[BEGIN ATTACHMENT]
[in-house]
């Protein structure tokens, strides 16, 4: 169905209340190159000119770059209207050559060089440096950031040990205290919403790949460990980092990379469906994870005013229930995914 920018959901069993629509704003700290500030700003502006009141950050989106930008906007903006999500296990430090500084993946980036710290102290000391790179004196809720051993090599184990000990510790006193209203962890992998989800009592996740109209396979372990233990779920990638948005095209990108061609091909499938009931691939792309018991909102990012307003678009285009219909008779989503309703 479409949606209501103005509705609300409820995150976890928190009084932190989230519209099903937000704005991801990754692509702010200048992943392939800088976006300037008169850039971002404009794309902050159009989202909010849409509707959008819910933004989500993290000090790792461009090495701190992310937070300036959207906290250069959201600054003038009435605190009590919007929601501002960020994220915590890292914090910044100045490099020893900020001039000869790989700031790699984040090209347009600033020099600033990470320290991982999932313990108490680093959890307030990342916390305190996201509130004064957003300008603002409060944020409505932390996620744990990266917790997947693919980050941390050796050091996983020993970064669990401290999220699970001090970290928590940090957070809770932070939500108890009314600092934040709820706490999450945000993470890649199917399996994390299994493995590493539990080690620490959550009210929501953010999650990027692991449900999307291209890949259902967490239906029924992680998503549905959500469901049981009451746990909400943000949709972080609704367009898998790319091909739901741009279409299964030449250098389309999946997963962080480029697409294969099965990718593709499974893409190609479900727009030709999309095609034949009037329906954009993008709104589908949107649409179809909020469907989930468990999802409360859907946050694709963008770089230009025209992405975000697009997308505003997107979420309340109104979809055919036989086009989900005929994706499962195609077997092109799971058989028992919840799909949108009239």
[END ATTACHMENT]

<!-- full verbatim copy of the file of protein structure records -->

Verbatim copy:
[in-house]
């Protein structure tokens, strides 16, 4: 169905209340190159000119770059209207050559060089440096950031040990205290919403790949460990980092990379469906994870005013229930995914 920018959901069993629509704003700290500030700003502006009141950050989106930008906007903006999500296990430090500084993946980036710290102290000391790179004196809720051993090599184990000990510790006193209203962890992998989800009592996740109209396979372990233990779920990638948005095209990108061609091909499938009931691939792309018991909102990012307003678009285009219909008779989503309703 479409949606209501103005509705609300409820995150976890928190009084932190989230519209099903937000704005991801990754692509702010200048992943392939800088976006300037008169850039971002404009794309902050159009989202909010849409509707959008819910933004989500993290000090790792461009090495701190992310937070300036959207906290250069959201600054003038009435605190009590919007929601501002960020994220915590890292914090910044100045490099020893900020001039000869790989700031790699984040090209347009600033020099600033990470320290991982999932313990108490680093959890307030990342916390305190996201509130004064957003300008603002409060944020409505932390996620744990990266917790997947693919980050941390050796050091996983020993970064669990401290999220699970001090970290928590940090957070809770932070939500108890009314600092934040709820706490999450945000993470890649199917399996994390299994493995590493539990080690620490959550009210929501953010999650990027692991449900999307291209890949259902967490239906029924992680998503549905959500469901049981009451746990909400943000949709972080609704367009898998790319091909739901741009279409299964030449250098389309999946997963962080480029697409294969099965990718593709499974893409190609479900727009030709999309095609034949009037329906954009993008709104589908949107649409179809909020469907989930468990999802409360859907946050694709963008770089230009025209992405975000697009997308505003997107979420309340109104979809055919036989086009989900005929994706499962195609077997092109799971058989028992919840799909949108009239």